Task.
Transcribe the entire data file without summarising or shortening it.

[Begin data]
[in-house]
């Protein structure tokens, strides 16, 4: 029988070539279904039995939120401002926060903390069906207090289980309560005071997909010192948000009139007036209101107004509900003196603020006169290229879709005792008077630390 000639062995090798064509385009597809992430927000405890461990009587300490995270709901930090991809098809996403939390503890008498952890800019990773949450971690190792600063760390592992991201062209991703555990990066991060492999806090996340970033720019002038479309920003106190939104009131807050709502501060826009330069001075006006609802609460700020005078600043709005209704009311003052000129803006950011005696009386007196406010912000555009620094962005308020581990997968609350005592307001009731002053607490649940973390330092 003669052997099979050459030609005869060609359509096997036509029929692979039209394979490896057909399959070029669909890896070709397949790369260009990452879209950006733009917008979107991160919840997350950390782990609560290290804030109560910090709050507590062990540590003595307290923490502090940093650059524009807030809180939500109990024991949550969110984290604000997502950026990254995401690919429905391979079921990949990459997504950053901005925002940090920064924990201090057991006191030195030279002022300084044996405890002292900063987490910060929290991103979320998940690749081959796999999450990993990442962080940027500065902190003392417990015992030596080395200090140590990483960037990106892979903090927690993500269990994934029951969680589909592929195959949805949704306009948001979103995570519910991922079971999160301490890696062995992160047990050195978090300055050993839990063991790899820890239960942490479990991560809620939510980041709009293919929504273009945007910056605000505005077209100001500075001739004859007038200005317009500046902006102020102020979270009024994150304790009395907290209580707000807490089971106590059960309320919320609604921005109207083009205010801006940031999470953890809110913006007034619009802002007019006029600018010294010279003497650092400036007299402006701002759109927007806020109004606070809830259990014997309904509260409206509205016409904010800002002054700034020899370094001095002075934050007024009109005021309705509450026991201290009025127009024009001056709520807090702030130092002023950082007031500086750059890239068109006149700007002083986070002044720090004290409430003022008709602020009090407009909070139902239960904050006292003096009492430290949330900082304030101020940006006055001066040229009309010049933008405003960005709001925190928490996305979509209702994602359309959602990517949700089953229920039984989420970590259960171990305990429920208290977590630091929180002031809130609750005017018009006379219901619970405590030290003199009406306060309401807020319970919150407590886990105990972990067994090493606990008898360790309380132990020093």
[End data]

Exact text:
[in-house]
């Protein structure tokens, strides 16, 4: 029988070539279904039995939120401002926060903390069906207090289980309560005071997909010192948000009139007036209101107004509900003196603020006169290229879709005792008077630390 000639062995090798064509385009597809992430927000405890461990009587300490995270709901930090991809098809996403939390503890008498952890800019990773949450971690190792600063760390592992991201062209991703555990990066991060492999806090996340970033720019002038479309920003106190939104009131807050709502501060826009330069001075006006609802609460700020005078600043709005209704009311003052000129803006950011005696009386007196406010912000555009620094962005308020581990997968609350005592307001009731002053607490649940973390330092 003669052997099979050459030609005869060609359509096997036509029929692979039209394979490896057909399959070029669909890896070709397949790369260009990452879209950006733009917008979107991160919840997350950390782990609560290290804030109560910090709050507590062990540590003595307290923490502090940093650059524009807030809180939500109990024991949550969110984290604000997502950026990254995401690919429905391979079921990949990459997504950053901005925002940090920064924990201090057991006191030195030279002022300084044996405890002292900063987490910060929290991103979320998940690749081959796999999450990993990442962080940027500065902190003392417990015992030596080395200090140590990483960037990106892979903090927690993500269990994934029951969680589909592929195959949805949704306009948001979103995570519910991922079971999160301490890696062995992160047990050195978090300055050993839990063991790899820890239960942490479990991560809620939510980041709009293919929504273009945007910056605000505005077209100001500075001739004859007038200005317009500046902006102020102020979270009024994150304790009395907290209580707000807490089971106590059960309320919320609604921005109207083009205010801006940031999470953890809110913006007034619009802002007019006029600018010294010279003497650092400036007299402006701002759109927007806020109004606070809830259990014997309904509260409206509205016409904010800002002054700034020899370094001095002075934050007024009109005021309705509450026991201290009025127009024009001056709520807090702030130092002023950082007031500086750059890239068109006149700007002083986070002044720090004290409430003022008709602020009090407009909070139902239960904050006292003096009492430290949330900082304030101020940006006055001066040229009309010049933008405003960005709001925190928490996305979509209702994602359309959602990517949700089953229920039984989420970590259960171990305990429920208290977590630091929180002031809130609750005017018009006379219901619970405590030290003199009406306060309401807020319970919150407590886990105990972990067994090493606990008898360790309380132990020093």